29th May, 2012
MANILA: The impeachment trial of the Philippines’ top judge was expected to wrap up on Monday, bringing down the curtain on a political drama driven by President Benigno Aquino’s anti-corruption campaign.
Supreme Court Chief Justice Renato Corona, 63, is accused of protecting graft-tainted former president Gloria Arroyo from prosecution, as well as lacking integrity and amassing a personal fortune above the limits of his salary—which he failed to declare as required by the constitution.
The maximum penalty for a guilty verdict on any of the three charges is his removal, but the Senate, sitting as a court, said it also has the option of imposing the lesser penalties of censure, reprimand, fine, or suspension.
In his closing argument Monday, chief prosecutor Niel Tupas said the senator-judges must convict and impose the severest penalty for Corona’s failure to declare bank deposits including $2.4 million in US dollar accounts.
“His lies in the SALN (his statement of assets, liabilities and net worth) run into the hundreds of millions and cannot be ignored,” Tupas said.
“It is lying, it is dishonesty, it is deception of the highest order.”
Tupas said these assets were significantly higher than the 22.9 million pesos (about $533,000) net worth declared by Corona in his 2010 declaration, an annual constitutional requirement for all public officials.
Corona’s removal was sought by Aquino, who was elected to the presidency in 2010 on a platform to end corruption which he claimed reached pervasive levels during Arroyo’s term.
Aquino has accused Arroyo of illegally appointing Corona as chief justice just before she stepped down, allegedly to protect her from prosecution. Arroyo is now in detention while separately being tried for vote rigging.
Corona was impeached by Aquino’s allies in the House of Representatives in December, which then sent the complaint to the Senate for trial.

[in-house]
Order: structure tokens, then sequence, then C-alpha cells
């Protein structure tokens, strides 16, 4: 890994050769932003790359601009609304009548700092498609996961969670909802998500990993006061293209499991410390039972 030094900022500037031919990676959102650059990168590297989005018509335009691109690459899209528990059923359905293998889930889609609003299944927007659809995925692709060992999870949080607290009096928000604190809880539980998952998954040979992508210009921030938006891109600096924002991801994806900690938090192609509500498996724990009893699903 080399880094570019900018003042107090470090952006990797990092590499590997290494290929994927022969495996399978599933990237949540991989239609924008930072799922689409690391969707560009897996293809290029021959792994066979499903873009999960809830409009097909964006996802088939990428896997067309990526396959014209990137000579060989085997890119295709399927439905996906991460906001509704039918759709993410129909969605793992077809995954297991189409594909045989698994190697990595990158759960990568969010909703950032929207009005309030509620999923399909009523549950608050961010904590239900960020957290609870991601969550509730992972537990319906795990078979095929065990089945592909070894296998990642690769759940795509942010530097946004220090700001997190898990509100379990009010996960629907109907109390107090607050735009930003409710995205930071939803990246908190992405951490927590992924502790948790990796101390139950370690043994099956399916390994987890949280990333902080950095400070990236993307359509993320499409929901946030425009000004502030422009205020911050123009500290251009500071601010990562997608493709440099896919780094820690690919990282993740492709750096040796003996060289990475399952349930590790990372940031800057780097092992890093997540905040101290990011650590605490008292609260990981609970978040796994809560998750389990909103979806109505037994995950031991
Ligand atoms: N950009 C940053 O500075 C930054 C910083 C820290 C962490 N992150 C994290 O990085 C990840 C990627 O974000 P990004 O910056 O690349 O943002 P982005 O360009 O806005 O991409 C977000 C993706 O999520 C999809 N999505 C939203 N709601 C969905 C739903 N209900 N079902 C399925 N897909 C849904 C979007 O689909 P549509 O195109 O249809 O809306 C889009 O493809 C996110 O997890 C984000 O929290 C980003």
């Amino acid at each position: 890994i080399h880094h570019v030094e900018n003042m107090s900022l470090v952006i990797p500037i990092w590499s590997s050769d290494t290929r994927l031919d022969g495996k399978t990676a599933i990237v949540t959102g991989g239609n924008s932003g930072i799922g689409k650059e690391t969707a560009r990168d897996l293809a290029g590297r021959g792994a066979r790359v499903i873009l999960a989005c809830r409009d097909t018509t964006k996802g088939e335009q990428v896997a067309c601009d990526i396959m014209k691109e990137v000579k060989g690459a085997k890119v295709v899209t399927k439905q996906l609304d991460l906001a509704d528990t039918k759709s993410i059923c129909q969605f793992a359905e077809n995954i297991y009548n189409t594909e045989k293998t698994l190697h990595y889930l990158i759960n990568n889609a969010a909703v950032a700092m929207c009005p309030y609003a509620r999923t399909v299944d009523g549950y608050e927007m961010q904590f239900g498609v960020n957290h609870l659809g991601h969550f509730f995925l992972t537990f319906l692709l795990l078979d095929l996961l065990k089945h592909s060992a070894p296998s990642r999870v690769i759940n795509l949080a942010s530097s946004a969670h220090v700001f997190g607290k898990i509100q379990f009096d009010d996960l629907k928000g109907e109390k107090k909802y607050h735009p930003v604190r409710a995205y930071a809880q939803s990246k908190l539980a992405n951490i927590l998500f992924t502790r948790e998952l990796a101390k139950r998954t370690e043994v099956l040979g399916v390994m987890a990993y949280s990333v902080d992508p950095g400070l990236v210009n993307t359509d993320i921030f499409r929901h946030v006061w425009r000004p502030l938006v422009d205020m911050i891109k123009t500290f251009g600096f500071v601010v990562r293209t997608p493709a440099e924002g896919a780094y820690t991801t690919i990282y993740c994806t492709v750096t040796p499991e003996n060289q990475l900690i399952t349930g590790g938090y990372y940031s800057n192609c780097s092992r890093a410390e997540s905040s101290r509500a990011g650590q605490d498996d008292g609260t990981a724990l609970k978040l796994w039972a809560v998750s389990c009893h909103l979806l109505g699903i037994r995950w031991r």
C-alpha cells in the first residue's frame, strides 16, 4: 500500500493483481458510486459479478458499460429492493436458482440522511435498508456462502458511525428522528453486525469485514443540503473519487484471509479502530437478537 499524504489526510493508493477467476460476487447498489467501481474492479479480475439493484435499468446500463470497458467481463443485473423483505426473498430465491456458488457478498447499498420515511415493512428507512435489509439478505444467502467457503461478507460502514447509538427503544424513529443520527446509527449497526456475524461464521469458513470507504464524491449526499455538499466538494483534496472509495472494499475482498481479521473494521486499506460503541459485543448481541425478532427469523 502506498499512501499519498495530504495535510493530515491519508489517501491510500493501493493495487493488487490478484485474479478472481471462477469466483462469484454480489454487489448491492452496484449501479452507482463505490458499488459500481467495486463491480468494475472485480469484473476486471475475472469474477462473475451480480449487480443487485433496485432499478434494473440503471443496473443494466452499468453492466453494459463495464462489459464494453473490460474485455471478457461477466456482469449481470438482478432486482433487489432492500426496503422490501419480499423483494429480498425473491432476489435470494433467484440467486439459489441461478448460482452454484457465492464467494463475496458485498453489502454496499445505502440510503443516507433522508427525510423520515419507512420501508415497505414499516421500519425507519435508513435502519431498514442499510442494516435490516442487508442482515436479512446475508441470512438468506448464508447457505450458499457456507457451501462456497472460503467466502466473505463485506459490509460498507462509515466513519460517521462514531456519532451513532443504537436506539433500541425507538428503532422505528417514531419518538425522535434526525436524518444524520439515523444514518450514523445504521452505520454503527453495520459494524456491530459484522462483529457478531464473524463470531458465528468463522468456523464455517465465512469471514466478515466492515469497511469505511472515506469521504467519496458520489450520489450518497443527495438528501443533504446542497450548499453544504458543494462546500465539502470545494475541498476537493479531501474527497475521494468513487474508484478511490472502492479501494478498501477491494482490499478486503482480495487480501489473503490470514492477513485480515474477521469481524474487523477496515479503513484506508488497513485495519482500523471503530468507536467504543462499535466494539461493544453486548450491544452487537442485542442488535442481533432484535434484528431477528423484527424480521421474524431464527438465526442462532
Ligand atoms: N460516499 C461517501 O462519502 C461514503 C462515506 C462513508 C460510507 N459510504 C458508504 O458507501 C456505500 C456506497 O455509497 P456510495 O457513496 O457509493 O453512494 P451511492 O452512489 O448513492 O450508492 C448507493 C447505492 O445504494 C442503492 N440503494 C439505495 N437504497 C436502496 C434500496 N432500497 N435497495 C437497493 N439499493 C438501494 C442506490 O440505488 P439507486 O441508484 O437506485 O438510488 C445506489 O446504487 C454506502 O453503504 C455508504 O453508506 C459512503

Millions of Filipinos have closely followed the trial, which began in January, and various opinion surveys have indicated that Aquino enjoyed widespread public support for pursuing a judge perceived to be corrupt.
Corona however was backed by his peers in the judiciary amid warnings the president may have violated constitutional provisions in his zeal to remove the chief justice.
Sixteen votes, about two-thirds of the chamber, are required to unseat Corona. The senators, who include only four members of Aquino’s party, have been tight-lipped about how they intended to vote.
The senator-judges were expected to announce their vote in individual speeches later Monday or Tuesday.
Corona’s lawyer Eduardo de los Angeles stressed that Corona did not commit any “high crime” cited by the constitution, such as treason, bribery, or corruption, that would be cause for his removal.
Corona’s failure to declare his dollar savings was covered under the country’s strict bank confidentiality laws, his lawyer said.
At most, Corona’s failure to declare the dollar deposits was a minor breach of another law requiring public officials to declare all their assets, and this can be remedied by filing an amended statement of assets, de los Angeles added.
“Certainly a high government official should not be impeached nor removed from office for any minor breach of the law.”
Last week, Corona appeared as the final witness in his defence and delivered a three-hour testimony accusing Aquino of a conspiracy to oust him.
He claimed his impeachment was the result of a personal vendetta by Aquino following a landmark Supreme Court ruling to break up Hacienda Luisita, a giant sugar estate owned by the president’s clan.
That court decision came shortly before Aquino’s allies voted to impeach Corona.